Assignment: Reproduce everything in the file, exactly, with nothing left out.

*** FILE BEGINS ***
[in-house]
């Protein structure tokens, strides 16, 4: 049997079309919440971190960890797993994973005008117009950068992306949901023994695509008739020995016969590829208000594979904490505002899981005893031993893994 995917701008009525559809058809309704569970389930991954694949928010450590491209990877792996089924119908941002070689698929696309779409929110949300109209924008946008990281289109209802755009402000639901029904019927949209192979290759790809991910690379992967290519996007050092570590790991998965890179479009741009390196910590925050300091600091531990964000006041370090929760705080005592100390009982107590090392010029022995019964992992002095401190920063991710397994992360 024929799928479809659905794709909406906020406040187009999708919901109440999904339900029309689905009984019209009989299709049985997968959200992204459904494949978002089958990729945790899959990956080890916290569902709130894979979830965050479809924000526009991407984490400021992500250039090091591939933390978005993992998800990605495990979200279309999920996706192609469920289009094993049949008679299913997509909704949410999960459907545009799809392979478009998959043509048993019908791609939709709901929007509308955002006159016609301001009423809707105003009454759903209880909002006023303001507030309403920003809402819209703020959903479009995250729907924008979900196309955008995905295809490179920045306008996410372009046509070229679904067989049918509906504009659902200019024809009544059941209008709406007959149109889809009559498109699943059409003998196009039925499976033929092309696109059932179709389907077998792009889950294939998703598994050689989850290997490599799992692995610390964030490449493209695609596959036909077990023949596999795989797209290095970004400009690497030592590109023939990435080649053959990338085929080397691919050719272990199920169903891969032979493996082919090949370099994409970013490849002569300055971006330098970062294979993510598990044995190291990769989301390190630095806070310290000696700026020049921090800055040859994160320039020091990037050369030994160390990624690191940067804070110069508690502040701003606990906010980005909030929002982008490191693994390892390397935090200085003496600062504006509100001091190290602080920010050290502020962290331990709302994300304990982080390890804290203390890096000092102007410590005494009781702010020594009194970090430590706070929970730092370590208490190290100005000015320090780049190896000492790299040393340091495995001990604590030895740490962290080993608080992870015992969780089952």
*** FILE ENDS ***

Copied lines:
[in-house]
């Protein structure tokens, strides 16, 4: 049997079309919440971190960890797993994973005008117009950068992306949901023994695509008739020995016969590829208000594979904490505002899981005893031993893994 995917701008009525559809058809309704569970389930991954694949928010450590491209990877792996089924119908941002070689698929696309779409929110949300109209924008946008990281289109209802755009402000639901029904019927949209192979290759790809991910690379992967290519996007050092570590790991998965890179479009741009390196910590925050300091600091531990964000006041370090929760705080005592100390009982107590090392010029022995019964992992002095401190920063991710397994992360 024929799928479809659905794709909406906020406040187009999708919901109440999904339900029309689905009984019209009989299709049985997968959200992204459904494949978002089958990729945790899959990956080890916290569902709130894979979830965050479809924000526009991407984490400021992500250039090091591939933390978005993992998800990605495990979200279309999920996706192609469920289009094993049949008679299913997509909704949410999960459907545009799809392979478009998959043509048993019908791609939709709901929007509308955002006159016609301001009423809707105003009454759903209880909002006023303001507030309403920003809402819209703020959903479009995250729907924008979900196309955008995905295809490179920045306008996410372009046509070229679904067989049918509906504009659902200019024809009544059941209008709406007959149109889809009559498109699943059409003998196009039925499976033929092309696109059932179709389907077998792009889950294939998703598994050689989850290997490599799992692995610390964030490449493209695609596959036909077990023949596999795989797209290095970004400009690497030592590109023939990435080649053959990338085929080397691919050719272990199920169903891969032979493996082919090949370099994409970013490849002569300055971006330098970062294979993510598990044995190291990769989301390190630095806070310290000696700026020049921090800055040859994160320039020091990037050369030994160390990624690191940067804070110069508690502040701003606990906010980005909030929002982008490191693994390892390397935090200085003496600062504006509100001091190290602080920010050290502020962290331990709302994300304990982080390890804290203390890096000092102007410590005494009781702010020594009194970090430590706070929970730092370590208490190290100005000015320090780049190896000492790299040393340091495995001990604590030895740490962290080993608080992870015992969780089952």